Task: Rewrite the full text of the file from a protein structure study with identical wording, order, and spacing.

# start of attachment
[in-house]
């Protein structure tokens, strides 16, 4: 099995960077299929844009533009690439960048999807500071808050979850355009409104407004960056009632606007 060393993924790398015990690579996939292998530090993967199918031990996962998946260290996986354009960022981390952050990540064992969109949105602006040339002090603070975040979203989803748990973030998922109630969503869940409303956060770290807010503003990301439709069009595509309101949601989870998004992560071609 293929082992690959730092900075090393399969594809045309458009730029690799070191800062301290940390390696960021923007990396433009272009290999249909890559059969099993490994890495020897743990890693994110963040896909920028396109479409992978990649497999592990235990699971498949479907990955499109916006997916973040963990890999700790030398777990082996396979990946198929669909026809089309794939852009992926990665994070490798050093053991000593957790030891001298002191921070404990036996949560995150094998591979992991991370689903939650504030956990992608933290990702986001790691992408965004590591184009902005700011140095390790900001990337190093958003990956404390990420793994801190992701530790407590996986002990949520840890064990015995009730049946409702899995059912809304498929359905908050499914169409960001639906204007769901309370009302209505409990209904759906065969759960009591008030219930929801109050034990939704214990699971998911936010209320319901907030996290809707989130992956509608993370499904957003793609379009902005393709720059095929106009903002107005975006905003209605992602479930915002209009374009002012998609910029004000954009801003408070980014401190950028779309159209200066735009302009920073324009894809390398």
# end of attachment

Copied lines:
[in-house]
């Protein structure tokens, strides 16, 4: 099995960077299929844009533009690439960048999807500071808050979850355009409104407004960056009632606007 060393993924790398015990690579996939292998530090993967199918031990996962998946260290996986354009960022981390952050990540064992969109949105602006040339002090603070975040979203989803748990973030998922109630969503869940409303956060770290807010503003990301439709069009595509309101949601989870998004992560071609 293929082992690959730092900075090393399969594809045309458009730029690799070191800062301290940390390696960021923007990396433009272009290999249909890559059969099993490994890495020897743990890693994110963040896909920028396109479409992978990649497999592990235990699971498949479907990955499109916006997916973040963990890999700790030398777990082996396979990946198929669909026809089309794939852009992926990665994070490798050093053991000593957790030891001298002191921070404990036996949560995150094998591979992991991370689903939650504030956990992608933290990702986001790691992408965004590591184009902005700011140095390790900001990337190093958003990956404390990420793994801190992701530790407590996986002990949520840890064990015995009730049946409702899995059912809304498929359905908050499914169409960001639906204007769901309370009302209505409990209904759906065969759960009591008030219930929801109050034990939704214990699971998911936010209320319901907030996290809707989130992956509608993370499904957003793609379009902005393709720059095929106009903002107005975006905003209605992602479930915002209009374009002012998609910029004000954009801003408070980014401190950028779309159209200066735009302009920073324009894809390398």